KM: Why is quilting important in your life?

MC: I would feel nuts if I didn't have something to do. [laughs.] Television. My husband likes to watch television because he can't get around and I will quilt. He doesn't care, so he says that every time I go to town I have to go to the quilt shop, but I have about quit going to the quilt shop because I inherited fabric from my mother-in-law, from the '30s and '40s, you know scrapes, and I have so much of my own, so at this point in life I am trying to use up my scrapes. I don't want my kids to say why in the world does mother have all this stuff up here. [laughs.] It is a great pastime and I totally enjoy it. I like to give people things. I have given quilts to young couples who have gotten married who have been close to us, to my grandchildren, to my kids, and baby quilts to the nephews and so on. I just liked it. I like to make them. I always get a different idea.

KM: Do you sleep under a quilt?

MC: Yea, I keep quilts on all my beds. Yes.

KM: What does the one look like that you sleep under?

MC: What.

KM: What does the one look like that you sleep under?

MC: Well basically right now it is hanging down in the library or in the, too many quilt shows, a Kendall. It is a flower garden. It is a variation of it. I saw it in an Antique Reader's Magazine and copied. I liked it. I could look at a picture and I can sit down and I can get my graph paper out and make my own patterns, so I got this antique style that is on my bed, except not this week.

KM: It was kind of fun to walk around town and seeing all the quilts in the windows.

MC: Yes it was. We don't have as many as we used to have, but a lot of our businesses downtown aren't there anymore. A lot of the windows have been closed up and so we don't have any space, but yes I think it is great that we got that many. A lot of people are hesitant to hang their quilts where the sunshine is going to hit them, because it does fade, but they are only there for a week.

KM: The community supports celebrations?

MC: Yes, people are glad to have us put quilts in their windows. They don't realize what a gem we have down here to be truthful. A lot of people in town don't realize how this reaches out so far and so on, they just have no concept that people are here from New York and Arizona and all this stuff. They don't bother to walk down the street. But nevertheless, it is nice.

KM: What do you think makes a great quilt?

MC: Something that you are not afraid to use. When I give people quilts and they say that they are going to hang this on the wall, I say, 'Hey that is not what I made it for.' I made it to use and to me this is the thing, if you see a quilt to, I want to use them. I want mine to be useful. I don't make masterpieces. I have made one Marie Webster quilt, which has never been on a bed, but outside of that, I think the great thing about quilts is being able to appreciate them and to have fun with them. My daughters and daughter-in-laws do have a few that my grandmother made or my mother-in-law made and they don't use those now, but they use the ones that I make for them. That is what they are for.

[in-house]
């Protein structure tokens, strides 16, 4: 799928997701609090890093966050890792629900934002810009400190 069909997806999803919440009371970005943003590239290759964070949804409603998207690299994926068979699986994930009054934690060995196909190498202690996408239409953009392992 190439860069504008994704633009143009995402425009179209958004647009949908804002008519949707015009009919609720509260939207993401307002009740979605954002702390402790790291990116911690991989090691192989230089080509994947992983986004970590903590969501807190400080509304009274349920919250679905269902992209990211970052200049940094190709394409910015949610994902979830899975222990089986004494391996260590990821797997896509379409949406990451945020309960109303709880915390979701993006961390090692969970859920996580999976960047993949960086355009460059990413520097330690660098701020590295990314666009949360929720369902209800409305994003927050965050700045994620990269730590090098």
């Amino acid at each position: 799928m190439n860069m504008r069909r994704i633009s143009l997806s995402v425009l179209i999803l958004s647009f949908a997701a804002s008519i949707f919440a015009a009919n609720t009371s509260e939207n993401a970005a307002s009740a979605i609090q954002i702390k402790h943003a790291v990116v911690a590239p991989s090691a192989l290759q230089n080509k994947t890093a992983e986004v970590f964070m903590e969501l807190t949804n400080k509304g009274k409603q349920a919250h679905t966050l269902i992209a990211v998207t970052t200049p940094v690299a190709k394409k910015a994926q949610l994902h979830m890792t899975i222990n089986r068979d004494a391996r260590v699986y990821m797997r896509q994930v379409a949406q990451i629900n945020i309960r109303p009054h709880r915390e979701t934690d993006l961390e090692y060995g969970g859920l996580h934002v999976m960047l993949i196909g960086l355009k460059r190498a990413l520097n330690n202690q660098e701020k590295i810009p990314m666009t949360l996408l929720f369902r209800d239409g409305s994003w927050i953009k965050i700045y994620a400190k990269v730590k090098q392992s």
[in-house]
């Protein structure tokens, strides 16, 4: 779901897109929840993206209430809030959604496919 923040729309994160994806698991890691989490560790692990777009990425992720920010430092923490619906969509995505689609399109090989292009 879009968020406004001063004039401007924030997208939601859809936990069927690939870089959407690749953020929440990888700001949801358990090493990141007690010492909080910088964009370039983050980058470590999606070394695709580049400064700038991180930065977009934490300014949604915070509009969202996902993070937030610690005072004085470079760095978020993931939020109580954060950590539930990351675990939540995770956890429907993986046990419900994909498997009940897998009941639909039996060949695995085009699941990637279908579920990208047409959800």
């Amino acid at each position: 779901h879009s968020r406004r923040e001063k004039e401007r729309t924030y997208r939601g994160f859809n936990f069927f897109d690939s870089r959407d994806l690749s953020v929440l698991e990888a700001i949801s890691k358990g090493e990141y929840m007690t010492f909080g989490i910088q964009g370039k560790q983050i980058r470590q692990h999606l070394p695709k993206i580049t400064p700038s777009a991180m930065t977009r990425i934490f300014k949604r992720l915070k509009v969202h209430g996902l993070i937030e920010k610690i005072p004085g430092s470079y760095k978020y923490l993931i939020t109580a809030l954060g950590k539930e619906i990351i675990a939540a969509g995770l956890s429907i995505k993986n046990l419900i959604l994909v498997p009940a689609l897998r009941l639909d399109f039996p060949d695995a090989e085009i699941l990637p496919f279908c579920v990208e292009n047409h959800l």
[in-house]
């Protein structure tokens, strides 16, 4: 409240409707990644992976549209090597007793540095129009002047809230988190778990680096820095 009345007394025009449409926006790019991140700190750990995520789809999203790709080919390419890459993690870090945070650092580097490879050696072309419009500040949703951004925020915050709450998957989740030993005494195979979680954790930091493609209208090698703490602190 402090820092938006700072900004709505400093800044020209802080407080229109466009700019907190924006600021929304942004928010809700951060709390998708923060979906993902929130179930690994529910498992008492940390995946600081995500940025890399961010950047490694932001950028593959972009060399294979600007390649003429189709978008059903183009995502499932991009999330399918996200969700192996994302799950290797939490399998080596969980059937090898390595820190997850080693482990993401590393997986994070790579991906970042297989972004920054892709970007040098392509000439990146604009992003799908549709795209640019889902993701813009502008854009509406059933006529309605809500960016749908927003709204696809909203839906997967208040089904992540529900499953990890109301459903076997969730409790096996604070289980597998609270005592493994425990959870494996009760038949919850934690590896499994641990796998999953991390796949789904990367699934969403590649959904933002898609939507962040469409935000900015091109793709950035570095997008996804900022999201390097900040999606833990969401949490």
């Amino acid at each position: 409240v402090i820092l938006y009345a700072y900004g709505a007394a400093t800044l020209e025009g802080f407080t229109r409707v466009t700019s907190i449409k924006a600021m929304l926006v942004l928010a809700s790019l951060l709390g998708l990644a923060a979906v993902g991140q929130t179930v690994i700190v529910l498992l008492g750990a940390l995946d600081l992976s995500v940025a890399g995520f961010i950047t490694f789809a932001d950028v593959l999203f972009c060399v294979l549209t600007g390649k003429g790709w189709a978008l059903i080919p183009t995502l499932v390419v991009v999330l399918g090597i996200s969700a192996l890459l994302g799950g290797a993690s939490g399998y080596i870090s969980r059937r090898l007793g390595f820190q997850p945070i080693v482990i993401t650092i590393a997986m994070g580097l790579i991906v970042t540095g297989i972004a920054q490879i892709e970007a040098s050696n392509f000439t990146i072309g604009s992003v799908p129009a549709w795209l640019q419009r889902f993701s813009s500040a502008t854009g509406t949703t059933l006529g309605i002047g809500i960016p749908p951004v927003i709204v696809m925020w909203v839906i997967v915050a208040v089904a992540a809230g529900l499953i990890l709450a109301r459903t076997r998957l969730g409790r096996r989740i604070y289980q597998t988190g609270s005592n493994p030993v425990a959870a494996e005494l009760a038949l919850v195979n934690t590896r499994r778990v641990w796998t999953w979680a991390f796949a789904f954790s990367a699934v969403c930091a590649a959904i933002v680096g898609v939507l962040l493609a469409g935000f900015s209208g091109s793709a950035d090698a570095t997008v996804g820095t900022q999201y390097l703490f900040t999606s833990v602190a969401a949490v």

KM: Do any of your daughters or daughter-in-laws quilt?

MC: Yes, I have, my youngest is in Houston, Texas and she quilts. My oldest daughter is a school teacher and she is getting ready to retire, she is almost sixty, and she is, she once in a while, she is working on some quilted curtains right now. So I think she might get into it. But yes, my younger daughter, she makes lots of quilts. She is like me, she works at an oil company with a lot of employees and office people, she makes lot of baby quilts and they are just thrilled to death to get a homemade baby quilt. Some of the girls are. I'm trying to get my granddaughters to, but I don't think I'm going to make it. [laughs.]

KM: Not interested?

MC: They are too busy.

KM: That might change. Is there any part of quiltmaking that you don't enjoy?

MC: I don't know. Sometimes I get impatient when I'm getting about three-fourths of the way done and then I think I have to get it done. The only part I don't enjoy is having to stop and do everything else. [laughs.] No I like to do it. It is my spare time activity.

KM: Do you have a special place that you sew?

MC: Yea. I have a daybed in what use to be a parlor and my sewing, I don't have a sewing room per say, I have a card table and I have a featherweight sewing machine, [laughs.] and I also have my mother's treadle sewing machine that is one hundred years old in perfect order. I use it sometimes to just keep it in working order. I also have a computer in there and I play games once in a while, but that is where I sew is in my parlor. [laughs.] My husband doesn't care, it is not in the living room and he don't care. It keeps me occupied. I don't have one of these fancy sewing rooms like a lot of the ladies do.